2. If you want to measure the absolute minimum energy needed for any possible brain to create a given proof then your answer is something infinitely close to 0 - just suppose perfectly conductive neurons, or a brain-state as it would be an instant before concluding the proof.
  3. If that is too absurd, then you would have to stipulate your starting conditions and your parameters so that they describe a more typical brain.

That said, it is also important to stipulate what information we have to answer the question? Do we have perfect knowledge? If so, then you know how much energy each person would use developing a given proof, control for the energy consumed at rest and thinking about the proof. The difference multiplied by the time spent thinking about the proof and only about the proof will be the energy used to create the proof. Consider the amount of energy each person consumed in formulating the proof, select the lowest value, and you have the minimum figure for all extant people.

  • 1
    Thanks for your effort. I'm more interested in the minimal value. Calories used by the brain just seem to be an upper bound... – draks ... Jan 29 '14 at 10:23
  • 1
    Assume your smarter than me (you should, you are Hal), then my difference might be higher than yours. I'm interested in the minimium... – draks ... Jan 29 '14 at 21:23
  • 1
    Sorry for the confusion, needed is correct. Your box idea is fine, but in fact I don't care about about any kind of brain. I like to connect an energy value to a mathematical proof, irrespective which brain is actual going through the proof and by that generates more or less overhead. – draks ... Jan 30 '14 at 12:28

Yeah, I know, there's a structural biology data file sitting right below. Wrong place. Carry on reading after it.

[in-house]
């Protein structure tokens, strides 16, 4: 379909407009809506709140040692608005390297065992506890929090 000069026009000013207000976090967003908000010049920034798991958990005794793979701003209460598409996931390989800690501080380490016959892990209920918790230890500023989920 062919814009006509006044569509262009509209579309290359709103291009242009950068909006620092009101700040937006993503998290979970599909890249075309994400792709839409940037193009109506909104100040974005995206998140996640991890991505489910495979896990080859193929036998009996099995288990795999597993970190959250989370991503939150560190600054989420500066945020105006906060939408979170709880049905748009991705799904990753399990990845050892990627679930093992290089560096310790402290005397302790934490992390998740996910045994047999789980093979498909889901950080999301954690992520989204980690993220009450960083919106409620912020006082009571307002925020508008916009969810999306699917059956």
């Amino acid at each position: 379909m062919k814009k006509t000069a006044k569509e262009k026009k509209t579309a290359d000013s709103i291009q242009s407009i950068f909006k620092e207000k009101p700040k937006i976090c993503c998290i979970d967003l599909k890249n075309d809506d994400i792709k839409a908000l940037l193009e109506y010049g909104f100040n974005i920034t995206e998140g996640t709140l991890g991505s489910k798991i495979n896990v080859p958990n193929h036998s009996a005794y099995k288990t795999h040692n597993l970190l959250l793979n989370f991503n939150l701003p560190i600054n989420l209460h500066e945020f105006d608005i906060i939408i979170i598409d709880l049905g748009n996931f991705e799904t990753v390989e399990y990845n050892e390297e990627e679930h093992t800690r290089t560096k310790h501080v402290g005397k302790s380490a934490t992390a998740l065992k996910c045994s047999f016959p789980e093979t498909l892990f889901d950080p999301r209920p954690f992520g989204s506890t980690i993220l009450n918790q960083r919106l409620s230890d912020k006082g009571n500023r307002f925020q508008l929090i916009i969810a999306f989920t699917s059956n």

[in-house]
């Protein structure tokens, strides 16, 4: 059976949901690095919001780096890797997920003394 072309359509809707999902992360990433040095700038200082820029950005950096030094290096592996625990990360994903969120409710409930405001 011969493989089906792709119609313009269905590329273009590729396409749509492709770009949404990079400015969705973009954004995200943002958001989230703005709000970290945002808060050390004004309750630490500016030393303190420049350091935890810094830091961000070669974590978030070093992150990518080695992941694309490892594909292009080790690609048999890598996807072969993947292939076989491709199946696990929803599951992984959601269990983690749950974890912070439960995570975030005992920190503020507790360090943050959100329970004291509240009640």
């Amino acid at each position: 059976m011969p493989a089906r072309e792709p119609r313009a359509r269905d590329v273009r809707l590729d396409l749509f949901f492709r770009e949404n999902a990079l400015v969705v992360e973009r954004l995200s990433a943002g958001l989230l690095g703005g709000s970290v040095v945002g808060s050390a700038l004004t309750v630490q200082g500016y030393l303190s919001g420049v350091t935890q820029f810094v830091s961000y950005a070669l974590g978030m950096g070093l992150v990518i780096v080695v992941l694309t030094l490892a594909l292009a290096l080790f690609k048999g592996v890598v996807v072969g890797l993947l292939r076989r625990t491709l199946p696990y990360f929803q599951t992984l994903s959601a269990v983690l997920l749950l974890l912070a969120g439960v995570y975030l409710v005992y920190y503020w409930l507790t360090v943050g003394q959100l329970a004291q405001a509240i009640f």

• 1
    Actually, I upvoted. – Hal Jan 30 '14 at 14:10
  • 1
    Hal, thanks for your thoughts. I think I gotta go back the lab and think about all this. Maybe energy is not the right measure for proof complexity... – draks ... Jan 31 '14 at 8:09
1

Of course not all parts of thinking necessary to solve a mathematical puzzle are conscious. You may solve the main trick in your dreams, and elaborate the complete answer when you awake. That's very common, actually. Anyway we can measure thinking, conscious and unconscious, at least in theory, because the brain is a kind of muscle, actually. If you study the evolution of invertebrate animals, you'll see that the same cells worked as skin, muscles and neurons (in Porifera and Cnidaria, for instance). When you do a EEG, you are registering electrical activity in the brain. It consumes energy in the form of "ATP" (and CTP, GTP, TTP...) that came from glucose. All this, in biochemistry, is measured in J/g, cal/g, cal/mol, or similar physical quantities. So, the path is ready for your entreprise. But it would be very complex to achieve the sort of measure you plan (?) to do.